European Union’s financial market regulator, European Securities and Markets Authority (ESMA) has proposed derecognising 6 Indian counterparty clearing corporations (CCPs) from April 30, 2023. However, now ESMA has said that it will allow European banks to deal with Indian Central Counterparties (CCPs), even after its April 30 deadline, by imposing a penal capital charge.
Six Central Counterparties to be Derecognised by ESMA are:
- Clearing Corporation of India.
- Indian Clearing Corporation Limited
- NSE Clearing Limited.
- India International Clearing Corporation Limited
- Multi-Commodity Exchange Clearing Corporation Limited
- NSE IFSC Clearing Corporation.
Reasons for Derecognition
- European Market Infrastructure Regulation (EMIR) which regulates the recognition of third country central counterparties by ESMA mandates that:
- ESMA enter into agreement with regulators of other national jurisdictions and mandates conditions such as audits and counterparties in other countries.
- Regulators in India have not agreed to external audits and supervise by ESMA and want ESMA to have faith in Indian regulators.
Impact of Derecognition
- As per the decisions these Third Country-CCPs will not be able to provide services to the clearing members and trading venues established in European Union.
- Some of the Major Banks dealing in the domestic forex, forward, swap and equities and commodities markets include Societe Generale, Deutsche Bank and BNP Paribas (European Banks).
- The de-recognition will impact these lenders as they will not be able to provide clearing and settlement facilities to their clients.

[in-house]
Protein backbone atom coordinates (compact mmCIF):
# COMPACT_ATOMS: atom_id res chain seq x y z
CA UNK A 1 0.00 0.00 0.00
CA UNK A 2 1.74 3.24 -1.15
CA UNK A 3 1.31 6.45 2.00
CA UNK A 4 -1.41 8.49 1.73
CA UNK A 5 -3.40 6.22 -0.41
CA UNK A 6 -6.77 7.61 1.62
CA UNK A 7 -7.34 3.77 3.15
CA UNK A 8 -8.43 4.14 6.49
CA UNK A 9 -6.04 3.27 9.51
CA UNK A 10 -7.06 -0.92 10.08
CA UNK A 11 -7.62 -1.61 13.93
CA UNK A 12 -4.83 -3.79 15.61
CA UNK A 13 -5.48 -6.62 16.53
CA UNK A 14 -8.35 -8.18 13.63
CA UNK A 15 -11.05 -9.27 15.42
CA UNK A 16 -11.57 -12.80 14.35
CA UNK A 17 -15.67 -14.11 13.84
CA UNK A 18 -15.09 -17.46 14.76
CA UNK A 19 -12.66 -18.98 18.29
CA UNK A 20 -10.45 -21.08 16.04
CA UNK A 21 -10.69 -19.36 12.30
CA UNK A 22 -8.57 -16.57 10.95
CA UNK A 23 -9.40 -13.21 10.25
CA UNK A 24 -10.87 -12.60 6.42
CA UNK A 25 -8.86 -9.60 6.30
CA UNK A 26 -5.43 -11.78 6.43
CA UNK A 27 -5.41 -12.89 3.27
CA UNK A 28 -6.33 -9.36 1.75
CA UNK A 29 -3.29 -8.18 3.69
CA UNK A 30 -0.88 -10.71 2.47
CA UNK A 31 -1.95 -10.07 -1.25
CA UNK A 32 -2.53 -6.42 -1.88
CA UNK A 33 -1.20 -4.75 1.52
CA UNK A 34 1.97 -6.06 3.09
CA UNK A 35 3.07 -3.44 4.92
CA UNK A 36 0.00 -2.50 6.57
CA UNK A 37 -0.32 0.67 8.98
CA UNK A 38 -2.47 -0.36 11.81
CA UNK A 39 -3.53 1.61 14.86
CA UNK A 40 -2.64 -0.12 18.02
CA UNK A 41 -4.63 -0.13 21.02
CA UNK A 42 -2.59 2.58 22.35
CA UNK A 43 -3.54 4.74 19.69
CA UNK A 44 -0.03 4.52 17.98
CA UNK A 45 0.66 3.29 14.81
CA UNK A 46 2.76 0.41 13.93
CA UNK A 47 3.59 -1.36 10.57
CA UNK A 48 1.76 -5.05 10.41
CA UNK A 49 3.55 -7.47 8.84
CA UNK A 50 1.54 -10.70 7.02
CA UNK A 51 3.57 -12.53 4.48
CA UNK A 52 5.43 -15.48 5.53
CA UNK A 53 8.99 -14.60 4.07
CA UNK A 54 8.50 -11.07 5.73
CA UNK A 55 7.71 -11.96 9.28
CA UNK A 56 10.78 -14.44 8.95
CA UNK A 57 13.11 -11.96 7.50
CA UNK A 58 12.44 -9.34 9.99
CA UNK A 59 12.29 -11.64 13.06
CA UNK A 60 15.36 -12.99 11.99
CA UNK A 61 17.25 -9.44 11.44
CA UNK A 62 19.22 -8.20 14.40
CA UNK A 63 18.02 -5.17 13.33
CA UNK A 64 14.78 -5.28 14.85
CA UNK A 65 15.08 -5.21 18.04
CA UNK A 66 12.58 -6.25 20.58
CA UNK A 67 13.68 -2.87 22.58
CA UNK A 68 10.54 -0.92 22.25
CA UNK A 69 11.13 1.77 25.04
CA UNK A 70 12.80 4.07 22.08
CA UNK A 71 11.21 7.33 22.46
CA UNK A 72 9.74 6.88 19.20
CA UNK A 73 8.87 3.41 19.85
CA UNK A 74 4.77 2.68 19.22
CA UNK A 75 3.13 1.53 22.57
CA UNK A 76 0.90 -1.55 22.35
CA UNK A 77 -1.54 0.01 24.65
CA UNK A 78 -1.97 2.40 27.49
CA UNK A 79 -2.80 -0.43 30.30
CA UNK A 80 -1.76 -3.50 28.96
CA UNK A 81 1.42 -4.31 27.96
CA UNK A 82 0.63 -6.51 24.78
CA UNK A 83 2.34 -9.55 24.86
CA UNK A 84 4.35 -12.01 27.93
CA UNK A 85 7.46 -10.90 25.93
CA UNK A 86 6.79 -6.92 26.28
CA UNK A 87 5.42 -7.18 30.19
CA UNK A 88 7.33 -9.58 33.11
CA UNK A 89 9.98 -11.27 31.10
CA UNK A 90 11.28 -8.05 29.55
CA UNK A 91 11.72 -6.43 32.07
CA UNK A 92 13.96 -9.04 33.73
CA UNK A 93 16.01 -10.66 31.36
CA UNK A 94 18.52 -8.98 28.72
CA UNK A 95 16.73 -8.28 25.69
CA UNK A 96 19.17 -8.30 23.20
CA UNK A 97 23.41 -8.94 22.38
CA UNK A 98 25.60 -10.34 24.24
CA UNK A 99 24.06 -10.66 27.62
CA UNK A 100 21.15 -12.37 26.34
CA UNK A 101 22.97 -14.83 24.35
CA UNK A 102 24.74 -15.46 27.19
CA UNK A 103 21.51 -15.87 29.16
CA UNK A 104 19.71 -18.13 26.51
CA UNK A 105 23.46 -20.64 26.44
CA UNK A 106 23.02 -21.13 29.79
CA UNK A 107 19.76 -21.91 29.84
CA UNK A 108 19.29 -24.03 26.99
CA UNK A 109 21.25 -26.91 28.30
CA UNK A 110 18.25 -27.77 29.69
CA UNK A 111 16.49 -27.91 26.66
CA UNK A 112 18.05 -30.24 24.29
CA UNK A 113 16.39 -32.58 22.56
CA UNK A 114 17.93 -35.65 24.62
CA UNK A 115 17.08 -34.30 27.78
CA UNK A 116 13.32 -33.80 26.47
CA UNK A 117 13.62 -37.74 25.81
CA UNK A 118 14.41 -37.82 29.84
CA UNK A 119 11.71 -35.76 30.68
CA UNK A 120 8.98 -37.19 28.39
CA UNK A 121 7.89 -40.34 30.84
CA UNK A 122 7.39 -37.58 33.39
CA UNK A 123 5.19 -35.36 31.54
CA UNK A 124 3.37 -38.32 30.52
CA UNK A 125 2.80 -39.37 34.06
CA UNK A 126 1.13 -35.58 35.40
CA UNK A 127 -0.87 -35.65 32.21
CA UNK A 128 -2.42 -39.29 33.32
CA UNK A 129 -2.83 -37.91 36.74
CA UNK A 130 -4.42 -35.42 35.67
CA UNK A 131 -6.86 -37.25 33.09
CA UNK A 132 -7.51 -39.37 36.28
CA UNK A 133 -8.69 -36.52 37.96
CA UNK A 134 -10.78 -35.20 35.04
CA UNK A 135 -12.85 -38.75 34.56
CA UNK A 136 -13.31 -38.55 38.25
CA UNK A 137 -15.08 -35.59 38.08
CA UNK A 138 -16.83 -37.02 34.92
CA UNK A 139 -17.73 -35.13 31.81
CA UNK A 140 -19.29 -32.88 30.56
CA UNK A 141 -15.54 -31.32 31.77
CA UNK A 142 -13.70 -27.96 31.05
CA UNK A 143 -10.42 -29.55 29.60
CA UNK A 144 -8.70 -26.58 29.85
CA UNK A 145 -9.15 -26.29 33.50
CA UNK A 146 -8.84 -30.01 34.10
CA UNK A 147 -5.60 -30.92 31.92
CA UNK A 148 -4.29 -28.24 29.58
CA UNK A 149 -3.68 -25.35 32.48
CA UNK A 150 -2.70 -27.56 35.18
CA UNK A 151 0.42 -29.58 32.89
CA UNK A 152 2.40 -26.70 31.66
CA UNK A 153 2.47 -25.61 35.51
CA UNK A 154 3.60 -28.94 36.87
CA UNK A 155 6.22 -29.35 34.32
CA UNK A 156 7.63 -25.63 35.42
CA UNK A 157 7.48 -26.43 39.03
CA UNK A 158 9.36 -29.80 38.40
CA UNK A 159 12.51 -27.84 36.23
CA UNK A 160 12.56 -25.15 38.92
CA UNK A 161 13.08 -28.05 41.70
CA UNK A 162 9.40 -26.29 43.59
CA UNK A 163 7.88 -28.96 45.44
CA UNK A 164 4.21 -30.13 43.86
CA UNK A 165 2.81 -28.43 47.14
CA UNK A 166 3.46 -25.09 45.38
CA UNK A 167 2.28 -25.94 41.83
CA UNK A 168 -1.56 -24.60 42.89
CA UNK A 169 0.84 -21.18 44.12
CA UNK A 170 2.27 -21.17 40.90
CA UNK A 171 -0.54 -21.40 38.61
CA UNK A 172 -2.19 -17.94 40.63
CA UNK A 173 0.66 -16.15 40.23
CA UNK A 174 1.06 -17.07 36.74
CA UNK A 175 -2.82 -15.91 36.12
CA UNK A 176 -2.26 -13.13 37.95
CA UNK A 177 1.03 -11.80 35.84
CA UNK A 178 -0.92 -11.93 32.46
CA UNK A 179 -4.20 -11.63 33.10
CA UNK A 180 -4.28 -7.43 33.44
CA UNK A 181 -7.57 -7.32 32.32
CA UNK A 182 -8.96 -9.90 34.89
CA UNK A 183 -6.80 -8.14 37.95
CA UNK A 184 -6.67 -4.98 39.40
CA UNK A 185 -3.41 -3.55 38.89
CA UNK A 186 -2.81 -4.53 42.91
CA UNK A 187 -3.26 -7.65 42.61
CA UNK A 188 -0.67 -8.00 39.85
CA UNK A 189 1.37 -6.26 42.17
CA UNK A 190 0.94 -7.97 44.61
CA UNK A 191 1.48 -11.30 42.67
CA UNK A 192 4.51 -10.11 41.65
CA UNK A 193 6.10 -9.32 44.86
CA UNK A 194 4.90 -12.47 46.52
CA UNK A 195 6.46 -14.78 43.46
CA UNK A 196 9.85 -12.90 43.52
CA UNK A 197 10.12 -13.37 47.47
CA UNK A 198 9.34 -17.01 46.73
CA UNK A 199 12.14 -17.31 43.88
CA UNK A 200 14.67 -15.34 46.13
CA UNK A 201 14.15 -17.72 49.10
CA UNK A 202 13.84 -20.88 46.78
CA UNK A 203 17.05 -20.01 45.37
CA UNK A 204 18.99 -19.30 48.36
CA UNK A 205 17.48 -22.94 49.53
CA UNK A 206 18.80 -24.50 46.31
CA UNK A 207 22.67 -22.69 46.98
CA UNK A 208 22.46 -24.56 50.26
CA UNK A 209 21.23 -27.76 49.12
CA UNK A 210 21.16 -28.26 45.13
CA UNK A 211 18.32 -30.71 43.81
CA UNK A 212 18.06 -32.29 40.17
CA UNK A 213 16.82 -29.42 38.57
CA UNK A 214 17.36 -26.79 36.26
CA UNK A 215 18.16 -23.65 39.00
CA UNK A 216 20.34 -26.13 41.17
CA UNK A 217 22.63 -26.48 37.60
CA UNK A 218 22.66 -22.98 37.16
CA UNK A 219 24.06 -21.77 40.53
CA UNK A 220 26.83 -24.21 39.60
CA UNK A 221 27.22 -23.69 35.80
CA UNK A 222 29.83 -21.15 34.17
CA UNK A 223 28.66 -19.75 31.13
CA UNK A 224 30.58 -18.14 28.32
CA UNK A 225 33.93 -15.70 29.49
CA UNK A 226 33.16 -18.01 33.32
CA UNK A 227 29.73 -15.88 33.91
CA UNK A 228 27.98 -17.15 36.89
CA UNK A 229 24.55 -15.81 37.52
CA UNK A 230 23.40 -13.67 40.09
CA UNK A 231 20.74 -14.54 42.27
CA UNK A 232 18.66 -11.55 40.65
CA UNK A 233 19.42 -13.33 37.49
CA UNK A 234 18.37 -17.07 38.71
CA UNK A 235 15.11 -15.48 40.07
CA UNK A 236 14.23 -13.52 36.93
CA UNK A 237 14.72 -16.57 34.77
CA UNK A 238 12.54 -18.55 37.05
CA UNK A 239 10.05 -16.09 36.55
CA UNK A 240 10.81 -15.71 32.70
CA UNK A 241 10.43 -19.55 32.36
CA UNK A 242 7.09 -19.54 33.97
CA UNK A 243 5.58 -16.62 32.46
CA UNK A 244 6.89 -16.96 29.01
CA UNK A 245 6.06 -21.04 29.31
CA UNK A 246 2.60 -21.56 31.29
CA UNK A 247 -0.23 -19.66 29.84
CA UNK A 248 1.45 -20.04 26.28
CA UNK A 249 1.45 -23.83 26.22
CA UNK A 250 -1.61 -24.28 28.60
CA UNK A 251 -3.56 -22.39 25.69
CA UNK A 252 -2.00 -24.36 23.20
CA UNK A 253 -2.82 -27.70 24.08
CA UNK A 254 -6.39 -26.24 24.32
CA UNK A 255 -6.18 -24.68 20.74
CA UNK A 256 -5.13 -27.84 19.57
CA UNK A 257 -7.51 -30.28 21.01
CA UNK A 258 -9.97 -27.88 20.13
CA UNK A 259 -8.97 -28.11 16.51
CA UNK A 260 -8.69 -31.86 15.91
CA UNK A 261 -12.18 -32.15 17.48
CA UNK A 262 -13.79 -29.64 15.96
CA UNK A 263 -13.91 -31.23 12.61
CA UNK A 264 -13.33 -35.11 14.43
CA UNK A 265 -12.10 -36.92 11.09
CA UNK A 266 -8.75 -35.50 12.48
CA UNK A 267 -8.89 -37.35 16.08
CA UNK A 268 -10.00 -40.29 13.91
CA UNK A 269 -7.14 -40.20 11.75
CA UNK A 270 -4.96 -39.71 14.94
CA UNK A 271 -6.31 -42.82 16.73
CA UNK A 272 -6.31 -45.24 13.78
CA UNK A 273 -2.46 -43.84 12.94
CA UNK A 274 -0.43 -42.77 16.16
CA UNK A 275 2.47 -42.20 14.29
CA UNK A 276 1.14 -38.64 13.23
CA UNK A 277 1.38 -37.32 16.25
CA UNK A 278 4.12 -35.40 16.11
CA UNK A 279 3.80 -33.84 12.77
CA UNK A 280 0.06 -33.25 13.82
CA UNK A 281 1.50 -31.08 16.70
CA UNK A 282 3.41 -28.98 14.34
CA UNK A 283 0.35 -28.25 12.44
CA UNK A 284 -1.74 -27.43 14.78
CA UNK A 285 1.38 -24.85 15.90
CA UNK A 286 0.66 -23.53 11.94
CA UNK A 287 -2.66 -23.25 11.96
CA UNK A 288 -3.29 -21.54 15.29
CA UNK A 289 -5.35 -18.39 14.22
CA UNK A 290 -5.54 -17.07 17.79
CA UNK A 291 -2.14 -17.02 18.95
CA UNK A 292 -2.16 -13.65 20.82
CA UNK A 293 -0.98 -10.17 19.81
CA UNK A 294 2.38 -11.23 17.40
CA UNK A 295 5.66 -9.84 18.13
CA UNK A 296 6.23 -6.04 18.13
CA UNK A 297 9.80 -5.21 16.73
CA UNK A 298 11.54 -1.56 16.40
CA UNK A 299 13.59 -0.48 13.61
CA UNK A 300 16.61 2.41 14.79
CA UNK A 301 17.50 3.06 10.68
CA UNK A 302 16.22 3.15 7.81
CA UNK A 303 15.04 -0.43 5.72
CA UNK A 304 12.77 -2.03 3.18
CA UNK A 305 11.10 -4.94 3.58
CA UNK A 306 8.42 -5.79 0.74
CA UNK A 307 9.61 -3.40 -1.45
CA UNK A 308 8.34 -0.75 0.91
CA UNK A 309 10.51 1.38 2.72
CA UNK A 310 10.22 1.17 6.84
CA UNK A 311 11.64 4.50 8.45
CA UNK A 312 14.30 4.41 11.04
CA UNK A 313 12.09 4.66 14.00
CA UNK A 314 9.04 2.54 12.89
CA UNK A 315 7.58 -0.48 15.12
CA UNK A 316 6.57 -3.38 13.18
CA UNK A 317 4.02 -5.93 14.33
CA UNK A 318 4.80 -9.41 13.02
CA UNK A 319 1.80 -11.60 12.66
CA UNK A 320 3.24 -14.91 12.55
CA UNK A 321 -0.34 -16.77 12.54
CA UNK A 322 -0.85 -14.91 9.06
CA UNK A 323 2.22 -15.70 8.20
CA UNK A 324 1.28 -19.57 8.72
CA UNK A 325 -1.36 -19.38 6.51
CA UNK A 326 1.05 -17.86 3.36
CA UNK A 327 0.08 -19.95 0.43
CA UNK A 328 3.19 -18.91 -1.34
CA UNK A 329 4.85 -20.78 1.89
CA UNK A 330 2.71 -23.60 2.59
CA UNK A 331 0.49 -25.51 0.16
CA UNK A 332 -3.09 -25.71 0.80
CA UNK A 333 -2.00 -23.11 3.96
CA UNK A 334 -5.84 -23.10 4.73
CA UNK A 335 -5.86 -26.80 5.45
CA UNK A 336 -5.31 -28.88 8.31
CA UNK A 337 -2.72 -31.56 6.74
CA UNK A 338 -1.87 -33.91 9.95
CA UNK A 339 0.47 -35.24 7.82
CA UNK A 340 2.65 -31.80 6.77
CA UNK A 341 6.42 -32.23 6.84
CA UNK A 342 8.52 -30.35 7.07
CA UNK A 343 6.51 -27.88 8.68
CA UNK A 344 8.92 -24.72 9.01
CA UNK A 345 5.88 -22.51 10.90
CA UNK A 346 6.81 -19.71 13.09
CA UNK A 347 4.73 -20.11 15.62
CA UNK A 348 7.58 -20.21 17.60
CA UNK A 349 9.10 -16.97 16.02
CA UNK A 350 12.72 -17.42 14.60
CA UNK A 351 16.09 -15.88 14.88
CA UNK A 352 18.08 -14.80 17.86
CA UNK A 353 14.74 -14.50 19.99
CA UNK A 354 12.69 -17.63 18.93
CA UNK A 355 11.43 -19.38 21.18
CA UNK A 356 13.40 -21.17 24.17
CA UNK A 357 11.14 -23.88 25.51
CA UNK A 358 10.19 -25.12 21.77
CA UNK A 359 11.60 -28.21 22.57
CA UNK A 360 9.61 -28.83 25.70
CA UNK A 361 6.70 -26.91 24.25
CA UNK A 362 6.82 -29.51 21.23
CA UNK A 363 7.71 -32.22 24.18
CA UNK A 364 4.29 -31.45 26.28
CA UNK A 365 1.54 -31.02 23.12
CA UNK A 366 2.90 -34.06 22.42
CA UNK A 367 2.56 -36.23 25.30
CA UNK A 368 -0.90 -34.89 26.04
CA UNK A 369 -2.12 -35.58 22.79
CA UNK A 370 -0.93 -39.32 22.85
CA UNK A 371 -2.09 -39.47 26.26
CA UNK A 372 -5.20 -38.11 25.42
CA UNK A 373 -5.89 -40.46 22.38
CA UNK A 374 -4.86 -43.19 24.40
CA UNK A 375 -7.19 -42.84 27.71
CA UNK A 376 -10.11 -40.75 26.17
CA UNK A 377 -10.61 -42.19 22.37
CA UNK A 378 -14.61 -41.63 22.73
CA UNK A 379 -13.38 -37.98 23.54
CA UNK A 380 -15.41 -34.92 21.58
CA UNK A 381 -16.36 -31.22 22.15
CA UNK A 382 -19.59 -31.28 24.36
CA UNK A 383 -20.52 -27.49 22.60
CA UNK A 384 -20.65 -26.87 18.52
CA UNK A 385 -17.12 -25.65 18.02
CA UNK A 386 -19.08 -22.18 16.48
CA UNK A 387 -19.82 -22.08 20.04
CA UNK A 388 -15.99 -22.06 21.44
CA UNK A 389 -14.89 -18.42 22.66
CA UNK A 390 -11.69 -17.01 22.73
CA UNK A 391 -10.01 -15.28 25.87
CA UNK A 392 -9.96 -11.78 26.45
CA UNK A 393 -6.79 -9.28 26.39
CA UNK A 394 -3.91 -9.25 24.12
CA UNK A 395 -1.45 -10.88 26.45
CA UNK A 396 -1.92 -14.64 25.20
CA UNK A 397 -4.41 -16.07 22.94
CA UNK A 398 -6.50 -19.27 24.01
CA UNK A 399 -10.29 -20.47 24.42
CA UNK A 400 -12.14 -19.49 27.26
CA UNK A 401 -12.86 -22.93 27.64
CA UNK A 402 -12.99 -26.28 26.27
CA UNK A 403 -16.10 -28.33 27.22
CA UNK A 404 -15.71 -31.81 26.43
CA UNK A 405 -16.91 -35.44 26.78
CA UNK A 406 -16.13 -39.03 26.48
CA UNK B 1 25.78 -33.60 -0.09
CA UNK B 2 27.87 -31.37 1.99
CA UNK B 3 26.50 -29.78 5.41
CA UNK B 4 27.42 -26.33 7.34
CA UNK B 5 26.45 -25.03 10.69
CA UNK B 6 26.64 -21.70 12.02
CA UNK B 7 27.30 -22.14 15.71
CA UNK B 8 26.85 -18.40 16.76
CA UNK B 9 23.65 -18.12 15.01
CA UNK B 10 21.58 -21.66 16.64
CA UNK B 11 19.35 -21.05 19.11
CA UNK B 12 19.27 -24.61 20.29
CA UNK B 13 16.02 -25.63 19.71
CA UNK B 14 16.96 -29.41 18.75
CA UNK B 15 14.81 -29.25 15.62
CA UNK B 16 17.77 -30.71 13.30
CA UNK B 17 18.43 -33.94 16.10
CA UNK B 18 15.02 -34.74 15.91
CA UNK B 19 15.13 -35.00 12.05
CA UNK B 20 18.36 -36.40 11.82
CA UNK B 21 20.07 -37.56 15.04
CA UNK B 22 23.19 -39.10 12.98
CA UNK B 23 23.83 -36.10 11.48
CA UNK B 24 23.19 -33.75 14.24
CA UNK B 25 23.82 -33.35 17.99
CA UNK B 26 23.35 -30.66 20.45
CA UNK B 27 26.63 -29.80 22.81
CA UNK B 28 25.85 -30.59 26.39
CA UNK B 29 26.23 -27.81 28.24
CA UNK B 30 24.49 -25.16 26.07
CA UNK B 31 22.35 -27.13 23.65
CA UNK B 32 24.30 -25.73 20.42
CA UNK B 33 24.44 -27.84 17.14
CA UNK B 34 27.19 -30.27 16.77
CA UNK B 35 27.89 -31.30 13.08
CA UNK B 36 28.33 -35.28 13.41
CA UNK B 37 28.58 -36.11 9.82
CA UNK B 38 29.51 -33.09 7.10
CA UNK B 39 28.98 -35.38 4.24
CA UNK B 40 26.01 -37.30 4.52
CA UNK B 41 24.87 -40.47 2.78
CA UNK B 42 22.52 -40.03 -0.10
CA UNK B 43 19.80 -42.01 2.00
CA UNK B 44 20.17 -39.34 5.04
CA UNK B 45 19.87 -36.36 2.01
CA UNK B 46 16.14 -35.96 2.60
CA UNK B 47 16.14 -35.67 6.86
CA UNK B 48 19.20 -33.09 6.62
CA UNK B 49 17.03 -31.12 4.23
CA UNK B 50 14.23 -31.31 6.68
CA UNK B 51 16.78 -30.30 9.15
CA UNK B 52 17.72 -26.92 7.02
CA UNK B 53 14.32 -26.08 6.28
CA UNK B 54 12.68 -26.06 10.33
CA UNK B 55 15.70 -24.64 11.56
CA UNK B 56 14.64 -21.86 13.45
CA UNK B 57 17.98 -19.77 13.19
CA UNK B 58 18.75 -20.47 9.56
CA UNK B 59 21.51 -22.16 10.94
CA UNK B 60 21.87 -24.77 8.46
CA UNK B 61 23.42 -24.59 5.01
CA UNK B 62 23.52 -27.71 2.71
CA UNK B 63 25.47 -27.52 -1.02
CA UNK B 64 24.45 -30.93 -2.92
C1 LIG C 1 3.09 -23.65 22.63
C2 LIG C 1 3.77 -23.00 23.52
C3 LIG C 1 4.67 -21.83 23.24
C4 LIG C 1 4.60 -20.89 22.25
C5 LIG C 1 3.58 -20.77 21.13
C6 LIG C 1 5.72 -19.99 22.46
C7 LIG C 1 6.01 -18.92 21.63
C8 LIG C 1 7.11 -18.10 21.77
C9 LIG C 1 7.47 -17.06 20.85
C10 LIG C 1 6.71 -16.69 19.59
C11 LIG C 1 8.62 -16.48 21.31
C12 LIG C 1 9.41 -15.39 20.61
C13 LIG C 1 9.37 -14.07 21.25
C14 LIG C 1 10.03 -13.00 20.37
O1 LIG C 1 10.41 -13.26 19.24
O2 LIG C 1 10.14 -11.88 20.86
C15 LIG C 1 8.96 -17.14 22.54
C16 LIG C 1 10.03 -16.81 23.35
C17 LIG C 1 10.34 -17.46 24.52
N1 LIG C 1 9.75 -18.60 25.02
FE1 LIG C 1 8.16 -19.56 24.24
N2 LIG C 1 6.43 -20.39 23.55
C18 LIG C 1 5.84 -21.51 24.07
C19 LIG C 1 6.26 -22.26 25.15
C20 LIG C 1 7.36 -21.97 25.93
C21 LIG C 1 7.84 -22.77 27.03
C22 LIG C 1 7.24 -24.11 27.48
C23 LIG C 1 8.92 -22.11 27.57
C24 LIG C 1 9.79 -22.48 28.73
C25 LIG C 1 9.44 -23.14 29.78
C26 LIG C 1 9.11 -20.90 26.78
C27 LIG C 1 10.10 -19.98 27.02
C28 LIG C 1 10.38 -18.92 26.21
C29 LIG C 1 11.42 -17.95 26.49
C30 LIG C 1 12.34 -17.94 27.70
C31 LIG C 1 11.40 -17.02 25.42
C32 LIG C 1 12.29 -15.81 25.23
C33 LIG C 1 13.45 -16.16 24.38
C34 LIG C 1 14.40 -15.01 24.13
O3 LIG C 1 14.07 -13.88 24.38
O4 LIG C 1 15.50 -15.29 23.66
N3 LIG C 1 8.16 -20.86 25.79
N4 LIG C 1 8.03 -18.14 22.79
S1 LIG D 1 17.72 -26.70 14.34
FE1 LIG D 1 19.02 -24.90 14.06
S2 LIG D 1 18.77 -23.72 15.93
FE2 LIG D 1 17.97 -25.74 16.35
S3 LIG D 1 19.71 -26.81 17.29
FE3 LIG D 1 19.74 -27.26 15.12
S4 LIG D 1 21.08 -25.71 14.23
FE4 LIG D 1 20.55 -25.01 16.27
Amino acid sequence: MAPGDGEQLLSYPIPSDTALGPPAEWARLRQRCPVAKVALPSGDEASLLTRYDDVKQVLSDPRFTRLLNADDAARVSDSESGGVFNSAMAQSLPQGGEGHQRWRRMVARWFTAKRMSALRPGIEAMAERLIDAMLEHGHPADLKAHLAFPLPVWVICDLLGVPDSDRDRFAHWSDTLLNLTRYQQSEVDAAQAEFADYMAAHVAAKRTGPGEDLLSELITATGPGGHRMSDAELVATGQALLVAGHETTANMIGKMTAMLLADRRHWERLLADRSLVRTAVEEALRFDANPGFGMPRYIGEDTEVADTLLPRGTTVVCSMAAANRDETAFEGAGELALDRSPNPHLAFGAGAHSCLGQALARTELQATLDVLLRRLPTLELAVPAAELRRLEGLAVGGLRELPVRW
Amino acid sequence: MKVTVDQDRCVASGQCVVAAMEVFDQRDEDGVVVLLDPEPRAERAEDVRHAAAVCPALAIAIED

- They will also have to set aside additional capital to trade in the domestic market, reports suggest. Of the total foreign portfolio investors (FPI) registered in India, close to 20 per cent are from Europe,
- Banks would be able to continue doing business but would face increased capital costs as they would only be able to do bilateral trades and not go through the clearing houses.
- Well India has earlier also faced such controversies wherein Europe has tried to tighten its standards across all types of markets from carbon credit, green hydrogen , which has led to improvements in Indian standards .
Central Counterparties (CCPs)
- They are system providers who interpose between counterparties to contracts traded, becoming the buyer to every seller and the seller to every buyer.
- CCPs perform two main functions as the intermediary in a transaction – Clearing and Settlement – Guarantee the terms of trade.
- Facilitates trading and works towards efficiency and stability in the financial markets.
- Reduces risk related to the counterparty and other risks like operational, settlement, market and legal risks.
- Counterparty Clearing house or CCP is important in the trading world as it collects money from both the trading parties including the buyers and sellers which ensures that both parties will follow through the said agreement.
- The money collected is enough to cover the potential losses in case any party fails to follow through the contract.
- A CCP is authorised by RBI to operate in India under Payment & Settlement Act, 2007.
- Clearing Corporation of India, Indian Clearing Corporation, NSE Clearing, Multi Commodity Exchange Clearing, India International Clearing Corporation and NSE IFSC Clearing Corporation.
Clearing Corporation of India
- Clearing Corporation of India has established in 2001 to provide guaranteed clearing and settlement functions for transactions in Money, G-Secs, Foreign Exchange and Derivative Markets.
- Clearing Corporation of India acts as central counterparty for all trades in G-Sec markets, Forex markets,
- Promoters: Commercial banks (SBI, IDBI, ICICI Bank, Bank of Baroda and HDFC Bank) have 66%, Financial Institutions etc. holding others.